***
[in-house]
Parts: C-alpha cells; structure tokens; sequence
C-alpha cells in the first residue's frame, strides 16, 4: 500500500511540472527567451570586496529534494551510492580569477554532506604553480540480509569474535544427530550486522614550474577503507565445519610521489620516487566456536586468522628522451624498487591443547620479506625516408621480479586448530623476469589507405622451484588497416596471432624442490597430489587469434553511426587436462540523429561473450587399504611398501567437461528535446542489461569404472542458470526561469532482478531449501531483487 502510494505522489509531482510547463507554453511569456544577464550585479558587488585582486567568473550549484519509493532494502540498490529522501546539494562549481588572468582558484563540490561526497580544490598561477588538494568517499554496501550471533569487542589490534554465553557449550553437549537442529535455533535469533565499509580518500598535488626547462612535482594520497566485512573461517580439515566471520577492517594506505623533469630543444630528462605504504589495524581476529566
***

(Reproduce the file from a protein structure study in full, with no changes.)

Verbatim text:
[in-house]
Parts: C-alpha cells; structure tokens; sequence
C-alpha cells in the first residue's frame, strides 16, 4: 500500500511540472527567451570586496529534494551510492580569477554532506604553480540480509569474535544427530550486522614550474577503507565445519610521489620516487566456536586468522628522451624498487591443547620479506625516408621480479586448530623476469589507405622451484588497416596471432624442490597430489587469434553511426587436462540523429561473450587399504611398501567437461528535446542489461569404472542458470526561469532482478531449501531483487 502510494505522489509531482510547463507554453511569456544577464550585479558587488585582486567568473550549484519509493532494502540498490529522501546539494562549481588572468582558484563540490561526497580544490598561477588538494568517499554496501550471533569487542589490534554465553557449550553437549537442529535455533535469533565499509580518500598535488626547462612535482594520497566485512573461517580439515566471520577492517594506505623533469630543444630528462605504504589495524581476529566